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Virology. 2014 Apr;454-455:353-61. doi: 10.1016/j.virol.2013.12.037. Epub 2014 Jan 31.

DNA cleavage enzymes for treatment of persistent viral infections: recent advances and the pathway forward.

Author information

1
Vaccine and Infectious Disease Division, Fred Hutchinson Cancer Research Center, 1100 Fairview Ave N, E5-110, Seattle, WA 98109, USA; Department of Laboratory Medicine, University of Washington, Seattle, WA 98195, USA. Electronic address: nweber@fhcrc.org.
2
Vaccine and Infectious Disease Division, Fred Hutchinson Cancer Research Center, 1100 Fairview Ave N, E5-110, Seattle, WA 98109, USA. Electronic address: maubert@fhcrc.org.
3
Vaccine and Infectious Disease Division, Fred Hutchinson Cancer Research Center, 1100 Fairview Ave N, E5-110, Seattle, WA 98109, USA. Electronic address: cdang@fhcrc.org.
4
Vaccine and Infectious Disease Division, Fred Hutchinson Cancer Research Center, 1100 Fairview Ave N, E5-110, Seattle, WA 98109, USA. Electronic address: dstone2@fhcrc.org.
5
Vaccine and Infectious Disease Division, Fred Hutchinson Cancer Research Center, 1100 Fairview Ave N, E5-110, Seattle, WA 98109, USA; Department of Laboratory Medicine, University of Washington, Seattle, WA 98195, USA; Department of Microbiology, University of Washington, Seattle, WA 98195, USA. Electronic address: kjerome@fhcrc.org.

Abstract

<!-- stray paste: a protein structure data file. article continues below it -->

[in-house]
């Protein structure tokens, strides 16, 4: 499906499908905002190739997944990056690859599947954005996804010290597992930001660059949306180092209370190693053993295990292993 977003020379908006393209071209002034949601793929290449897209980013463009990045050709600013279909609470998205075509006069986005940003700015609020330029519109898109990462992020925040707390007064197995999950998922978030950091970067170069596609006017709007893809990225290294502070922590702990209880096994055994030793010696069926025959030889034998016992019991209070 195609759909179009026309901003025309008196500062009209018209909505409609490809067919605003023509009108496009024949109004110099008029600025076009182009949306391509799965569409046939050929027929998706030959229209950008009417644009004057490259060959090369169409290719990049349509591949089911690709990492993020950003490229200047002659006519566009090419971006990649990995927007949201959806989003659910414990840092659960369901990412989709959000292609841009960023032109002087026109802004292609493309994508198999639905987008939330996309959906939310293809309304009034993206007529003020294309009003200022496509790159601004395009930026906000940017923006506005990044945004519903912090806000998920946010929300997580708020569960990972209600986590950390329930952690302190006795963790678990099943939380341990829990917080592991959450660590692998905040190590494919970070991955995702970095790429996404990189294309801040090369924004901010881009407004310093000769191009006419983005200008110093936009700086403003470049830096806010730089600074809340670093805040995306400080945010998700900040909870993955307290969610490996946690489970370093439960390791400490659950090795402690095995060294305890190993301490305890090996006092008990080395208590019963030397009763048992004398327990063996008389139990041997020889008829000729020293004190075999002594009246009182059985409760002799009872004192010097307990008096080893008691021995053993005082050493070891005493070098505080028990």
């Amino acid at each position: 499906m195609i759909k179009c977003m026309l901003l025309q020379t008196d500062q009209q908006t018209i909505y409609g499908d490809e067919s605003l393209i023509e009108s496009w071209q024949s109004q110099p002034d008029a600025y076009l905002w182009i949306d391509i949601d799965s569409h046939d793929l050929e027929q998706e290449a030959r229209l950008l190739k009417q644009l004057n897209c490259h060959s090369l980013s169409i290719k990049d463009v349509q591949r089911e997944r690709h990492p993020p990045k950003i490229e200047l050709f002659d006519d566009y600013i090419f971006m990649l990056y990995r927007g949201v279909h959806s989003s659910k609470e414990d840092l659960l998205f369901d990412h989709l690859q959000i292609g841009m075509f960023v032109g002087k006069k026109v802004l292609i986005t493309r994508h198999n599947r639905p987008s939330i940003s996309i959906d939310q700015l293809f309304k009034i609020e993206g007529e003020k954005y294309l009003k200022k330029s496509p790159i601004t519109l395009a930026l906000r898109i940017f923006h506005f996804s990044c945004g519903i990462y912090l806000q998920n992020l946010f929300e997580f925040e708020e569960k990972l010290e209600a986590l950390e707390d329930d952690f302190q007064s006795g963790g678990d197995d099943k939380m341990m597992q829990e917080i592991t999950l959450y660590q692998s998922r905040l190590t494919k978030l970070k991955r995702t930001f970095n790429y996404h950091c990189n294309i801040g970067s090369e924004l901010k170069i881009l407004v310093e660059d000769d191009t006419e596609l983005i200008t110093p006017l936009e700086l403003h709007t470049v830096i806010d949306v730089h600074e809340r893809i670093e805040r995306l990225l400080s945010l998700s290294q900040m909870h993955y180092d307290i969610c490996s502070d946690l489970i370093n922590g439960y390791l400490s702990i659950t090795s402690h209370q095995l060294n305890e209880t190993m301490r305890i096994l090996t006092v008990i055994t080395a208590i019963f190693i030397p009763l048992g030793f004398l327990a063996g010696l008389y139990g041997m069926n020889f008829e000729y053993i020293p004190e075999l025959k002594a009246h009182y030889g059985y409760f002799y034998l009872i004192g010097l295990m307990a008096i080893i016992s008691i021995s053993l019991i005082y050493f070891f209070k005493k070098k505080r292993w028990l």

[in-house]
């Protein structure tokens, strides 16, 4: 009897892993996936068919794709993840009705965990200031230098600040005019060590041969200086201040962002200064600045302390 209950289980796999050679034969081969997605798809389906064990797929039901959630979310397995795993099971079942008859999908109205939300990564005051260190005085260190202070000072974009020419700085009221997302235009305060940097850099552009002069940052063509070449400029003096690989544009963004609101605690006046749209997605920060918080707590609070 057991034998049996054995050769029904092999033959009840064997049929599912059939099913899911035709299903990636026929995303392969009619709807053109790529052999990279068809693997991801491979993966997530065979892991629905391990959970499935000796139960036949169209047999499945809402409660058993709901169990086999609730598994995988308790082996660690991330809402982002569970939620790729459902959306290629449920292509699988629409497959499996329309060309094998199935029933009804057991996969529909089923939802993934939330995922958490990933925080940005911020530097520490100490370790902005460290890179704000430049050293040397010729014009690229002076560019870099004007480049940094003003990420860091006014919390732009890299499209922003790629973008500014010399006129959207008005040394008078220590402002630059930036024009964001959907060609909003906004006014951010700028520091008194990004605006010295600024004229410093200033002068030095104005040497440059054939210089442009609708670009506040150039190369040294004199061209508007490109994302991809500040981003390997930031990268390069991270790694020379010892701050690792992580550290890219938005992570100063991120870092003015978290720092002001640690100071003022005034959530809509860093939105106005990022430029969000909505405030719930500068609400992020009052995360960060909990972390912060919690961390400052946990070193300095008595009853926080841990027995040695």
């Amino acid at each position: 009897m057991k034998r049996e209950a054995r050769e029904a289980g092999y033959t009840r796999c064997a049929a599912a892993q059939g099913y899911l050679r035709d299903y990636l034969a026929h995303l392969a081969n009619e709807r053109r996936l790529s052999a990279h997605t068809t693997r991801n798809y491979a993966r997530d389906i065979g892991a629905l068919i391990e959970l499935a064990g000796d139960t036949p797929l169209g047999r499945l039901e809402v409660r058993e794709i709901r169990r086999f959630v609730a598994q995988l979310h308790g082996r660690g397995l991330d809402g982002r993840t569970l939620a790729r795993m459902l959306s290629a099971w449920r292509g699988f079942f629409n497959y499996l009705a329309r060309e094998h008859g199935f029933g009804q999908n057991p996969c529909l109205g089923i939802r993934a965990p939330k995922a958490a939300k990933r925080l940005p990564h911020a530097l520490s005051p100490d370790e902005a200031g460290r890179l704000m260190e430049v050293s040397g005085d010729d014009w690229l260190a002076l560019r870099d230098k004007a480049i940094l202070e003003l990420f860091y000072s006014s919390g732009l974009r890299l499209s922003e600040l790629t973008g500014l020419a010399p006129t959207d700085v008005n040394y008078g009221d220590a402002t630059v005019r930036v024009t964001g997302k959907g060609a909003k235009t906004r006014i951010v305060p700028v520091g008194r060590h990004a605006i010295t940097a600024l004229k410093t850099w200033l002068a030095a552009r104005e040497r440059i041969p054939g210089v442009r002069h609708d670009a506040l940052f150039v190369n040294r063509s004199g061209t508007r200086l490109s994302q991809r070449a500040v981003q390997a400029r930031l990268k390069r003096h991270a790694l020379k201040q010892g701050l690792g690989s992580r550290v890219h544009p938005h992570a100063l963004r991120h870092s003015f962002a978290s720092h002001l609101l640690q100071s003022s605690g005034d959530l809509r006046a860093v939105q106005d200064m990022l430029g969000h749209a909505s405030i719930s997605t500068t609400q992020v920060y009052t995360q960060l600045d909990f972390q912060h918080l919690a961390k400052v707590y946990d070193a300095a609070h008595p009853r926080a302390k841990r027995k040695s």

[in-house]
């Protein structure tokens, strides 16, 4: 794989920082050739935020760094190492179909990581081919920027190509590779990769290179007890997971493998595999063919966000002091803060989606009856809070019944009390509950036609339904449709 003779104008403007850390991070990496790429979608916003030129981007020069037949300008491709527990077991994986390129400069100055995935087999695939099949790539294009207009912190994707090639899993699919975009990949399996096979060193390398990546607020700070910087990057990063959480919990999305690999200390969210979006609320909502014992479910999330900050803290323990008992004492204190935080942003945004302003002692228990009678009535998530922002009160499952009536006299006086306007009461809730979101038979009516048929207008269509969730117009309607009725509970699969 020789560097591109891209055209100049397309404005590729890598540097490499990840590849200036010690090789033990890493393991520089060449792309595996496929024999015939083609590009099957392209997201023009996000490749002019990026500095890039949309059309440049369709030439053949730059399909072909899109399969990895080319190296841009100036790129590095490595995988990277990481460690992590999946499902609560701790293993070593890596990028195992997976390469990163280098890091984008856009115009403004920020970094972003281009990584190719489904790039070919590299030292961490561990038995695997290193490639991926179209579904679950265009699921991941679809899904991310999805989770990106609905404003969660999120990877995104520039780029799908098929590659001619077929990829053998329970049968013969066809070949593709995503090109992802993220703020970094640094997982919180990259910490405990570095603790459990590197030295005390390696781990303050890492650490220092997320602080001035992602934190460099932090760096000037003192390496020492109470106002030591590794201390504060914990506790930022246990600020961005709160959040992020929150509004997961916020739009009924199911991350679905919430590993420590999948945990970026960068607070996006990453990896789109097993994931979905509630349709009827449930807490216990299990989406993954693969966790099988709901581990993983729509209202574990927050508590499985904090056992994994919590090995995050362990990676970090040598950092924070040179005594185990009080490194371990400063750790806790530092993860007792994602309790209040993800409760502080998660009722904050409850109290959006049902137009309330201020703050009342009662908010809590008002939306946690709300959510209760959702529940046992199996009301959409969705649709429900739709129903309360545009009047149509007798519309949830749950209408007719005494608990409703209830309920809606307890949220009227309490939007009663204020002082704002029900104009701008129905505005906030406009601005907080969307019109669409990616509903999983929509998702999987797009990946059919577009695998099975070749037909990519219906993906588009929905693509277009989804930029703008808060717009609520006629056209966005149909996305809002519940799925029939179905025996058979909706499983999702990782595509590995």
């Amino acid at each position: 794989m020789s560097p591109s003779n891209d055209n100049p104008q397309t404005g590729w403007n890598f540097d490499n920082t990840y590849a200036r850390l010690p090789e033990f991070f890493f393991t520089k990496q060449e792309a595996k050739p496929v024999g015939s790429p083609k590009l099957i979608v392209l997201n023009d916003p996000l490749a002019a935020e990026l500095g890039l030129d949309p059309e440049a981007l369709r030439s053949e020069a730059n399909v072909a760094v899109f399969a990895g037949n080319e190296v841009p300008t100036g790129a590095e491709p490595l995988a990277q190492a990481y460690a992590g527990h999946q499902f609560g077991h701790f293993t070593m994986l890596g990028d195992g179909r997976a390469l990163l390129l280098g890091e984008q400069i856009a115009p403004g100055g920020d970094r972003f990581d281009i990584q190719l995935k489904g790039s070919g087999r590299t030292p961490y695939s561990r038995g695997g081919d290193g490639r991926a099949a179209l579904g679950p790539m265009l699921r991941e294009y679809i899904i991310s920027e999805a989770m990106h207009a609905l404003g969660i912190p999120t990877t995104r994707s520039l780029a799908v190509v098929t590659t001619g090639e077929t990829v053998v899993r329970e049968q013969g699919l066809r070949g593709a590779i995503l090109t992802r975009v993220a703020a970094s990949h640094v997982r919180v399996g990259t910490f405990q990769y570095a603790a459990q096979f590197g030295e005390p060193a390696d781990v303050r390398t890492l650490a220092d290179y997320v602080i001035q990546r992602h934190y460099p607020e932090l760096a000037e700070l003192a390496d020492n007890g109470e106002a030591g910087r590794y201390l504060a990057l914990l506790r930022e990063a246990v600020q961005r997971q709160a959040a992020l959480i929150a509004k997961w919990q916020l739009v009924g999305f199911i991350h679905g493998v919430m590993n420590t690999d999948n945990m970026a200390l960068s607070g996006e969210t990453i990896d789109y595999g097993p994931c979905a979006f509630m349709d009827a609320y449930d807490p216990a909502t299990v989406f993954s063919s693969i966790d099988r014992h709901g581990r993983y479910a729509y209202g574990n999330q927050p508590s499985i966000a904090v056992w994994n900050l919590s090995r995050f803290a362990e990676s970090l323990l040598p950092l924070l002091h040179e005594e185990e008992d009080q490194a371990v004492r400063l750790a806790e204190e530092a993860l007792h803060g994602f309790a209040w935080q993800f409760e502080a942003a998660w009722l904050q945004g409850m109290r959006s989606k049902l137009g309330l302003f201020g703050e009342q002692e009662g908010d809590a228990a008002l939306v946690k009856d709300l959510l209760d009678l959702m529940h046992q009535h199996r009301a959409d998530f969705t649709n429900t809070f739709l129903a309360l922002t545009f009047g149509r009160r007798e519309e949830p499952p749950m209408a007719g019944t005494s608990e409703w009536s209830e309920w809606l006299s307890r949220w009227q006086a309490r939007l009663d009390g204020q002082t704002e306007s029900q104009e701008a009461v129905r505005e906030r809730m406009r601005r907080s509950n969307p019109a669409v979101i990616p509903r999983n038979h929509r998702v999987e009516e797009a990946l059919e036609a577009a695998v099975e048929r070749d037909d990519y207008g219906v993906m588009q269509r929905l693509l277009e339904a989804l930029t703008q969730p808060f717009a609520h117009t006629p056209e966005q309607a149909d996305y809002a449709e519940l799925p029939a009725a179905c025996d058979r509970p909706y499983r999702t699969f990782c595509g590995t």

Treatment for most persistent viral infections consists of palliative drug options rather than curative approaches. This is often because long-lasting viral DNA in infected cells is not affected by current antivirals, providing a source for viral persistence and reactivation. Targeting latent viral DNA itself could therefore provide a basis for novel curative strategies. DNA cleavage enzymes can be used to induce targeted mutagenesis of specific genes, including those of exogenous viruses. Although initial in vitro and even in vivo studies have been carried out using DNA cleavage enzymes targeting various viruses, many questions still remain concerning the feasibility of these strategies as they transition into preclinical research. Here, we review the most recent findings on DNA cleavage enzymes for human viral infections, consider the most relevant animal models for several human viral infections, and address issues regarding safety and enzyme delivery. Results from well-designed in vivo studies will ideally provide answers to the most urgent remaining questions, and allow continued progress toward clinical application.

KEYWORDS:

Animal models; DNA cleavage enzymes; Endonuclease; Gene therapy; Gene therapy delivery; Persistent viruses; Targeted mutagenesis

PMID:
24485787
PMCID:
PMC3988252
DOI:
10.1016/j.virol.2013.12.037
[Indexed for MEDLINE]
Free PMC Article
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